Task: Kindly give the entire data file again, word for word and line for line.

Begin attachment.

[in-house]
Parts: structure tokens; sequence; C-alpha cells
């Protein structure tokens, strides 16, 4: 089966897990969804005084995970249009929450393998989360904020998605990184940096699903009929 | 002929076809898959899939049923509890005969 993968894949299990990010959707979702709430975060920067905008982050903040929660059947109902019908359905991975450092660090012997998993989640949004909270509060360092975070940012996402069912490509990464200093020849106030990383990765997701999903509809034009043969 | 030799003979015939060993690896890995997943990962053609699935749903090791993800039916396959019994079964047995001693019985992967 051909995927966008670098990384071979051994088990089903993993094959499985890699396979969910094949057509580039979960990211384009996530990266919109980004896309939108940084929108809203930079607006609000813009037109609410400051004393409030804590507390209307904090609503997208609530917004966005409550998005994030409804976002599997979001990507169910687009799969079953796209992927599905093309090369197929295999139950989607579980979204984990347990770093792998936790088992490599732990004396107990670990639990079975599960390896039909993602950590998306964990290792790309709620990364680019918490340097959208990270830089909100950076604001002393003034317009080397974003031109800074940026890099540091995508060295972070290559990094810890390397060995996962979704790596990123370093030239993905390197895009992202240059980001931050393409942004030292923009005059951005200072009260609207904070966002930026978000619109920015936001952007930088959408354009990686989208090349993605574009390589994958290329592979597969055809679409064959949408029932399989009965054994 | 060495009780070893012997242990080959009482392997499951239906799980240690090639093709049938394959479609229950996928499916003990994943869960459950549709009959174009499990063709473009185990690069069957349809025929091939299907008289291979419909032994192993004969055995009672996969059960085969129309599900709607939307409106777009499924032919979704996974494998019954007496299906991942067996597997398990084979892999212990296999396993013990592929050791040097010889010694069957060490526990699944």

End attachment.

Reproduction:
[in-house]
Parts: structure tokens; sequence; C-alpha cells
């Protein structure tokens, strides 16, 4: 089966897990969804005084995970249009929450393998989360904020998605990184940096699903009929 | 002929076809898959899939049923509890005969 993968894949299990990010959707979702709430975060920067905008982050903040929660059947109902019908359905991975450092660090012997998993989640949004909270509060360092975070940012996402069912490509990464200093020849106030990383990765997701999903509809034009043969 | 030799003979015939060993690896890995997943990962053609699935749903090791993800039916396959019994079964047995001693019985992967 051909995927966008670098990384071979051994088990089903993993094959499985890699396979969910094949057509580039979960990211384009996530990266919109980004896309939108940084929108809203930079607006609000813009037109609410400051004393409030804590507390209307904090609503997208609530917004966005409550998005994030409804976002599997979001990507169910687009799969079953796209992927599905093309090369197929295999139950989607579980979204984990347990770093792998936790088992490599732990004396107990670990639990079975599960390896039909993602950590998306964990290792790309709620990364680019918490340097959208990270830089909100950076604001002393003034317009080397974003031109800074940026890099540091995508060295972070290559990094810890390397060995996962979704790596990123370093030239993905390197895009992202240059980001931050393409942004030292923009005059951005200072009260609207904070966002930026978000619109920015936001952007930088959408354009990686989208090349993605574009390589994958290329592979597969055809679409064959949408029932399989009965054994 | 060495009780070893012997242990080959009482392997499951239906799980240690090639093709049938394959479609229950996928499916003990994943869960459950549709009959174009499990063709473009185990690069069957349809025929091939299907008289291979419909032994192993004969055995009672996969059960085969129309599900709607939307409106777009499924032919979704996974494998019954007496299906991942067996597997398990084979892999212990296999396993013990592929050791040097010889010694069957060490526990699944």